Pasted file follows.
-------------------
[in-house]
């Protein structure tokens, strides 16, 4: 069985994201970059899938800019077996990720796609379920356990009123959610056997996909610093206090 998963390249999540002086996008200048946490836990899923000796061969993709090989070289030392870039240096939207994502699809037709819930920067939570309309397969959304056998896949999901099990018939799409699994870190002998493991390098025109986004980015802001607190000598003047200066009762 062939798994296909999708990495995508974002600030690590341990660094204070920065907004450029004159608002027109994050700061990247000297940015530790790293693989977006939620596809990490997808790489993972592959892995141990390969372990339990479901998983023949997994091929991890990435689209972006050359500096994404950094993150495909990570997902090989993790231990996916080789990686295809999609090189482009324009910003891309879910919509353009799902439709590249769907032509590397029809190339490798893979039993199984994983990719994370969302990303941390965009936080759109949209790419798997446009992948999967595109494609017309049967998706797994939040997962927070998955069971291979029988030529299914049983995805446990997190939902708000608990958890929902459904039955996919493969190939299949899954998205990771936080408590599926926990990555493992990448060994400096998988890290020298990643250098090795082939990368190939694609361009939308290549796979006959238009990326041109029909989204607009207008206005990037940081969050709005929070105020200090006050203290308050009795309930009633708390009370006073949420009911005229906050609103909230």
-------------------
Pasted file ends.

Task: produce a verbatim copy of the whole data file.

[in-house]
């Protein structure tokens, strides 16, 4: 069985994201970059899938800019077996990720796609379920356990009123959610056997996909610093206090 998963390249999540002086996008200048946490836990899923000796061969993709090989070289030392870039240096939207994502699809037709819930920067939570309309397969959304056998896949999901099990018939799409699994870190002998493991390098025109986004980015802001607190000598003047200066009762 062939798994296909999708990495995508974002600030690590341990660094204070920065907004450029004159608002027109994050700061990247000297940015530790790293693989977006939620596809990490997808790489993972592959892995141990390969372990339990479901998983023949997994091929991890990435689209972006050359500096994404950094993150495909990570997902090989993790231990996916080789990686295809999609090189482009324009910003891309879910919509353009799902439709590249769907032509590397029809190339490798893979039993199984994983990719994370969302990303941390965009936080759109949209790419798997446009992948999967595109494609017309049967998706797994939040997962927070998955069971291979029988030529299914049983995805446990997190939902708000608990958890929902459904039955996919493969190939299949899954998205990771936080408590599926926990990555493992990448060994400096998988890290020298990643250098090795082939990368190939694609361009939308290549796979006959238009990326041109029909989204607009207008206005990037940081969050709005929070105020200090006050203290308050009795309930009633708390009370006073949420009911005229906050609103909230």